As the COVID-19 crisis continues, we are already seeing its direct impact on the criminal justice system. Courts across the country are shutting down for non-emergency cases, fewer arrests are being made, and many defendants have been released early from their sentences. The question is: what will the long-term impact of this pandemic be on the criminal justice system?
First, we will likely see a new and more robust approach to the use of technology to improve the court system in Virginia and across the country. We don’t have the luxury of doing business by paper and in person right now, which is forcing us to innovate quickly to develop effective methods for electronic filing of court documents and for virtual court proceedings. Many courts in Northern Virginia are already leading the pack in this regard and have e-filing options as well as advanced courtroom technology. But the COVID-19 pandemic will likely force Virginia to move towards a more uniform approach to courtroom technology that will allow electronic filing across the board, in addition to enabling courts to hold virtual hearings.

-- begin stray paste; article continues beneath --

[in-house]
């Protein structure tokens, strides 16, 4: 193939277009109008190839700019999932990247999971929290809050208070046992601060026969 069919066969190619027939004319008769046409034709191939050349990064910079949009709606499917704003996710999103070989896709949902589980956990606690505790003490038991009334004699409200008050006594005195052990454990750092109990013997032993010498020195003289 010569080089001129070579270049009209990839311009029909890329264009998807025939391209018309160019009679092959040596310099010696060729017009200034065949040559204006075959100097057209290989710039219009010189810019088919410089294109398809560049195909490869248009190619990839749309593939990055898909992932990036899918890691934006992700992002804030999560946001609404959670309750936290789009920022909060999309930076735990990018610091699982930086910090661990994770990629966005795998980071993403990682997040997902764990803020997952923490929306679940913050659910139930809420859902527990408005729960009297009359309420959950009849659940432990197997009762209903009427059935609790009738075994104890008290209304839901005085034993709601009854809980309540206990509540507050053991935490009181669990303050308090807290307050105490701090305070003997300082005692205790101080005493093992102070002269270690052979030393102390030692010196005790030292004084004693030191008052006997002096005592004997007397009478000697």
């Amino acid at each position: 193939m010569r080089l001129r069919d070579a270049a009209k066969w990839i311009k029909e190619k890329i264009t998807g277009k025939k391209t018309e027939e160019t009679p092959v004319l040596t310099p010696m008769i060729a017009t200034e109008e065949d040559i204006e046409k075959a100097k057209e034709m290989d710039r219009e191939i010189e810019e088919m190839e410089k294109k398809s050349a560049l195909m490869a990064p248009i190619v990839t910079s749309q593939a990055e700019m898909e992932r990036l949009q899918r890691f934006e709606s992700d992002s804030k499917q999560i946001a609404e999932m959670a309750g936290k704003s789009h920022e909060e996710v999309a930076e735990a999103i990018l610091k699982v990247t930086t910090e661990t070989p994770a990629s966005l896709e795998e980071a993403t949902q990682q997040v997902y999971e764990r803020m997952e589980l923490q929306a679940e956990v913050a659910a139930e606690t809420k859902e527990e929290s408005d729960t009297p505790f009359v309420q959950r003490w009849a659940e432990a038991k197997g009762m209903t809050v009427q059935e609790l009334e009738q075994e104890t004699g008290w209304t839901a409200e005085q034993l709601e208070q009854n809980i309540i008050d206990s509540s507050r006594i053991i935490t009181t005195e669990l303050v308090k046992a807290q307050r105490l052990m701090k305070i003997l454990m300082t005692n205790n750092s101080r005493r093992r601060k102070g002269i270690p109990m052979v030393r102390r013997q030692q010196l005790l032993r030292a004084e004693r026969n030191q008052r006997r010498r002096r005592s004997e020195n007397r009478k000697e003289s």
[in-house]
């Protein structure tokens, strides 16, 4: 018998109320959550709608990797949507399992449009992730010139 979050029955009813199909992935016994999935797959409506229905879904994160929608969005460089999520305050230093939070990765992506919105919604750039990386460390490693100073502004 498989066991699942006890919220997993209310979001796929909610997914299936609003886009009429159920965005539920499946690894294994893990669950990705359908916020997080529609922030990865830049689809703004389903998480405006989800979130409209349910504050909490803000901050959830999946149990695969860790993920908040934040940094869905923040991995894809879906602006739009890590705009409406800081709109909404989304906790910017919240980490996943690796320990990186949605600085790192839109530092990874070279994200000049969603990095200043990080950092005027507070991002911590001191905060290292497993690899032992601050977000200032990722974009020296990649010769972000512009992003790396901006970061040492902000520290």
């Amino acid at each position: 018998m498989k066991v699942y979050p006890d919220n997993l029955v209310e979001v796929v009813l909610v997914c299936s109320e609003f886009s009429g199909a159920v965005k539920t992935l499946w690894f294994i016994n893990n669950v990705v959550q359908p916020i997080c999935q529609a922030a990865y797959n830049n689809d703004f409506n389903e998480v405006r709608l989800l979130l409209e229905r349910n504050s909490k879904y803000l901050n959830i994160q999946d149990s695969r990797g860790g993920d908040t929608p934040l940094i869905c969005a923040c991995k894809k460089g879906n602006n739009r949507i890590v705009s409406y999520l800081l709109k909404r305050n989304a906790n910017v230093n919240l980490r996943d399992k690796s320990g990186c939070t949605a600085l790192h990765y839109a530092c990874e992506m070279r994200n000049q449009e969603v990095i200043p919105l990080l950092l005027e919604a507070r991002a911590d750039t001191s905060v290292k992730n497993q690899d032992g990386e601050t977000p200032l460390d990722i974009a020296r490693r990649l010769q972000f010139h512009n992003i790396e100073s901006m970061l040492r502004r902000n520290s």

Second, as a result of the fear of crowded jails becoming hotbeds of infection, judges, prosecutors, and defense attorneys across the country have worked on releasing non-violent offenders from jails, in addition to granting bond to defendants who may have otherwise been held without bond. Within a matter of a couple weeks, the number of inmates in county and city jails has decreased substantially. The impact of these releases remains to be seen, but if things go well, the question will become whether the criminal justice system will use this as a springboard for broader reform aimed at reducing overall incarceration and relying more often on alternatives to incarceration. Only time will tell.